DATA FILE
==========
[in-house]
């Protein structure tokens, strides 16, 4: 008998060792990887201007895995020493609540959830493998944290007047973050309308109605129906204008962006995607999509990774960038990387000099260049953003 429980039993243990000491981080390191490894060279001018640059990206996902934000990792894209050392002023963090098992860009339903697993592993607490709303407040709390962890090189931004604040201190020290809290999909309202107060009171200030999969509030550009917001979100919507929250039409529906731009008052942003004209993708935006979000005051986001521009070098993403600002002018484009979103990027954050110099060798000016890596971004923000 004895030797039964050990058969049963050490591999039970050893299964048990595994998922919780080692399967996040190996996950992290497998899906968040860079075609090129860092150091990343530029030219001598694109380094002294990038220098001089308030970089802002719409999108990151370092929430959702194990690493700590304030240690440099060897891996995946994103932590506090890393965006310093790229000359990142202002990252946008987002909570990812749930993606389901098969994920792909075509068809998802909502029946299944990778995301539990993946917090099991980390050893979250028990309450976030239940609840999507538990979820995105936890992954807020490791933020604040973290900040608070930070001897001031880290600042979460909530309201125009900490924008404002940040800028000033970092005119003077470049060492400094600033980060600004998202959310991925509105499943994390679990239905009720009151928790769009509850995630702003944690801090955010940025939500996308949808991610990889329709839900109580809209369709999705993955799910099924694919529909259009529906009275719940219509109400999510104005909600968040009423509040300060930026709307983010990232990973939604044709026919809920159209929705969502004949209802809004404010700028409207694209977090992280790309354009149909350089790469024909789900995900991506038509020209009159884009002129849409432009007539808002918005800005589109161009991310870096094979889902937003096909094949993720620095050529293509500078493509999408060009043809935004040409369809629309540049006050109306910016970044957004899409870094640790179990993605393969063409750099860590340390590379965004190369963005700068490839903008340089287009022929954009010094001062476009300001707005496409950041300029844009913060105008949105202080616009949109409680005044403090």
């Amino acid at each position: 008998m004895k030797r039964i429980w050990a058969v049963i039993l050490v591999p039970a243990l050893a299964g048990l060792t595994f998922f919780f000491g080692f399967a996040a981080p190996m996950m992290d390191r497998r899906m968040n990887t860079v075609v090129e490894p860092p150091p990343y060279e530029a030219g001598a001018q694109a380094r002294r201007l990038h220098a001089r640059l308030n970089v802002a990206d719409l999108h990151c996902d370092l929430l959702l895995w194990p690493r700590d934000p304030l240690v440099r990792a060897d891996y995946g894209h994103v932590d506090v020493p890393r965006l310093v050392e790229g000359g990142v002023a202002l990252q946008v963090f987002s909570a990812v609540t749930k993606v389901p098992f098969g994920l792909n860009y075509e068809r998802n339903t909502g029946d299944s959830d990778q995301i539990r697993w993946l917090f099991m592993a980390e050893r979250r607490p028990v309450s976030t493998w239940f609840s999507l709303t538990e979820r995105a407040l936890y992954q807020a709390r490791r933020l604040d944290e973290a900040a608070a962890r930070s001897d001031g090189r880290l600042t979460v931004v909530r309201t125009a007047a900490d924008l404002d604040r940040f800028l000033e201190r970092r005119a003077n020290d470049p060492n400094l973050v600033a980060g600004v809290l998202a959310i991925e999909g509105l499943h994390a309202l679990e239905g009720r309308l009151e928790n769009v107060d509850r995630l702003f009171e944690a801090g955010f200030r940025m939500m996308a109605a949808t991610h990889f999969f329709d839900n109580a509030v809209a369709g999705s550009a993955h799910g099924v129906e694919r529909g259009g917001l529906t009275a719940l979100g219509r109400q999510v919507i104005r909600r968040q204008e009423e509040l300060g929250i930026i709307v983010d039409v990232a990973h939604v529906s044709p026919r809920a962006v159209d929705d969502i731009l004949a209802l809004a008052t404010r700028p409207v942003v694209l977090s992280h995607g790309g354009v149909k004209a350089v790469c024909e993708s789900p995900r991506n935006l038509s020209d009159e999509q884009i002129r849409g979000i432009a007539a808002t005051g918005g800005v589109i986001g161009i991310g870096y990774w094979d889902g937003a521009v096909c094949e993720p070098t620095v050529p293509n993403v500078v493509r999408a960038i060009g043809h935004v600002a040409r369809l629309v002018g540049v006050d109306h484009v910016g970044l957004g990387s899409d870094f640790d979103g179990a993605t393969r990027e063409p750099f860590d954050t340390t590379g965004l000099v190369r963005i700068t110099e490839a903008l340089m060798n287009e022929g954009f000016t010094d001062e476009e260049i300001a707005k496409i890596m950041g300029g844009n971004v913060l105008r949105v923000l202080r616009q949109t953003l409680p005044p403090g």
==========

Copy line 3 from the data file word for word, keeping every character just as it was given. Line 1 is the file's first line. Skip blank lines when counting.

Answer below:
């Amino acid at each position: 008998m004895k030797r039964i429980w050990a058969v049963i039993l050490v591999p039970a243990l050893a299964g048990l060792t595994f998922f919780f000491g080692f399967a996040a981080p190996m996950m992290d390191r497998r899906m968040n990887t860079v075609v090129e490894p860092p150091p990343y060279e530029a030219g001598a001018q694109a380094r002294r201007l990038h220098a001089r640059l308030n970089v802002a990206d719409l999108h990151c996902d370092l929430l959702l895995w194990p690493r700590d934000p304030l240690v440099r990792a060897d891996y995946g894209h994103v932590d506090v020493p890393r965006l310093v050392e790229g000359g990142v002023a202002l990252q946008v963090f987002s909570a990812v609540t749930k993606v389901p098992f098969g994920l792909n860009y075509e068809r998802n339903t909502g029946d299944s959830d990778q995301i539990r697993w993946l917090f099991m592993a980390e050893r979250r607490p028990v309450s976030t493998w239940f609840s999507l709303t538990e979820r995105a407040l936890y992954q807020a709390r490791r933020l604040d944290e973290a900040a608070a962890r930070s001897d001031g090189r880290l600042t979460v931004v909530r309201t125009a007047a900490d924008l404002d604040r940040f800028l000033e201190r970092r005119a003077n020290d470049p060492n400094l973050v600033a980060g600004v809290l998202a959310i991925e999909g509105l499943h994390a309202l679990e239905g009720r309308l009151e928790n769009v107060d509850r995630l702003f009171e944690a801090g955010f200030r940025m939500m996308a109605a949808t991610h990889f999969f329709d839900n109580a509030v809209a369709g999705s550009a993955h799910g099924v129906e694919r529909g259009g917001l529906t009275a719940l979100g219509r109400q999510v919507i104005r909600r968040q204008e009423e509040l300060g929250i930026i709307v983010d039409v990232a990973h939604v529906s044709p026919r809920a962006v159209d929705d969502i731009l004949a209802l809004a008052t404010r700028p409207v942003v694209l977090s992280h995607g790309g354009v149909k004209a350089v790469c024909e993708s789900p995900r991506n935006l038509s020209d009159e999509q884009i002129r849409g979000i432009a007539a808002t005051g918005g800005v589109i986001g161009i991310g870096y990774w094979d889902g937003a521009v096909c094949e993720p070098t620095v050529p293509n993403v500078v493509r999408a960038i060009g043809h935004v600002a040409r369809l629309v002018g540049v006050d109306h484009v910016g970044l957004g990387s899409d870094f640790d979103g179990a993605t393969r990027e063409p750099f860590d954050t340390t590379g965004l000099v190369r963005i700068t110099e490839a903008l340089m060798n287009e022929g954009f000016t010094d001062e476009e260049i300001a707005k496409i890596m950041g300029g844009n971004v913060l105008r949105v923000l202080r616009q949109t953003l409680p005044p403090g």